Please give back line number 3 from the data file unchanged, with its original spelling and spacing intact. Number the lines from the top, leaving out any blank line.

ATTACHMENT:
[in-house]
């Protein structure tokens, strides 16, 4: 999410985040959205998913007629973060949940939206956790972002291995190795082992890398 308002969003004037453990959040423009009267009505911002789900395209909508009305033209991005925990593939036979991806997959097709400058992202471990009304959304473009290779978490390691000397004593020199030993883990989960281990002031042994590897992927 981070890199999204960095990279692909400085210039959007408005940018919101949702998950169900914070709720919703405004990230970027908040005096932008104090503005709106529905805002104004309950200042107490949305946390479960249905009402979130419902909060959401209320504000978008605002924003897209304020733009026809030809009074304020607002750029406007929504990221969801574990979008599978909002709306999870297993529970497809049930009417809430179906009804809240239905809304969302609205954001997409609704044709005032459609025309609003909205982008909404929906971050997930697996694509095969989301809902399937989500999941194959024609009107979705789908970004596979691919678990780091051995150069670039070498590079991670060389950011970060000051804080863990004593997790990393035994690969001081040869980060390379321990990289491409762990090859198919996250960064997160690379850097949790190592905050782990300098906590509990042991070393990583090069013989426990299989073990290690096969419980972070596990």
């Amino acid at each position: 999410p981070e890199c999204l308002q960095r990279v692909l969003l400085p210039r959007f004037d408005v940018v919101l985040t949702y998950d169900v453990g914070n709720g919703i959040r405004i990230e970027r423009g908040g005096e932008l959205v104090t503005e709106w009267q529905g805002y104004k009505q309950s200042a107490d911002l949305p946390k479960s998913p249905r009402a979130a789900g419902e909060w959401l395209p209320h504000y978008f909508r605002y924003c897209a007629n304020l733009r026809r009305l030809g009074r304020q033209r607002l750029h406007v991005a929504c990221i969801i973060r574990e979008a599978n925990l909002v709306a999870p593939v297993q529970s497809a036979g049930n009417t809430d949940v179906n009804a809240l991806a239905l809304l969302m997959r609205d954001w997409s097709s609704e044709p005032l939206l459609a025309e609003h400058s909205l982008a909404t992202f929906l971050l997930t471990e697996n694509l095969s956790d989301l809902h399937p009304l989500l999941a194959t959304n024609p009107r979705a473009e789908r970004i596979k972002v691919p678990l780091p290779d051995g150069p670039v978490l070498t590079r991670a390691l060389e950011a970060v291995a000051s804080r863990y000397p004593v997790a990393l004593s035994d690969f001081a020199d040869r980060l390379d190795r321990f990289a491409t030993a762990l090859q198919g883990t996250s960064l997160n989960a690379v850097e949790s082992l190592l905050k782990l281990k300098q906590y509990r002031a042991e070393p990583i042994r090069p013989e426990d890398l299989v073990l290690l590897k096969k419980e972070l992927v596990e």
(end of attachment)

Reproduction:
């Amino acid at each position: 999410p981070e890199c999204l308002q960095r990279v692909l969003l400085p210039r959007f004037d408005v940018v919101l985040t949702y998950d169900v453990g914070n709720g919703i959040r405004i990230e970027r423009g908040g005096e932008l959205v104090t503005e709106w009267q529905g805002y104004k009505q309950s200042a107490d911002l949305p946390k479960s998913p249905r009402a979130a789900g419902e909060w959401l395209p209320h504000y978008f909508r605002y924003c897209a007629n304020l733009r026809r009305l030809g009074r304020q033209r607002l750029h406007v991005a929504c990221i969801i973060r574990e979008a599978n925990l909002v709306a999870p593939v297993q529970s497809a036979g049930n009417t809430d949940v179906n009804a809240l991806a239905l809304l969302m997959r609205d954001w997409s097709s609704e044709p005032l939206l459609a025309e609003h400058s909205l982008a909404t992202f929906l971050l997930t471990e697996n694509l095969s956790d989301l809902h399937p009304l989500l999941a194959t959304n024609p009107r979705a473009e789908r970004i596979k972002v691919p678990l780091p290779d051995g150069p670039v978490l070498t590079r991670a390691l060389e950011a970060v291995a000051s804080r863990y000397p004593v997790a990393l004593s035994d690969f001081a020199d040869r980060l390379d190795r321990f990289a491409t030993a762990l090859q198919g883990t996250s960064l997160n989960a690379v850097e949790s082992l190592l905050k782990l281990k300098q906590y509990r002031a042991e070393p990583i042994r090069p013989e426990d890398l299989v073990l290690l590897k096969k419980e972070l992927v596990e």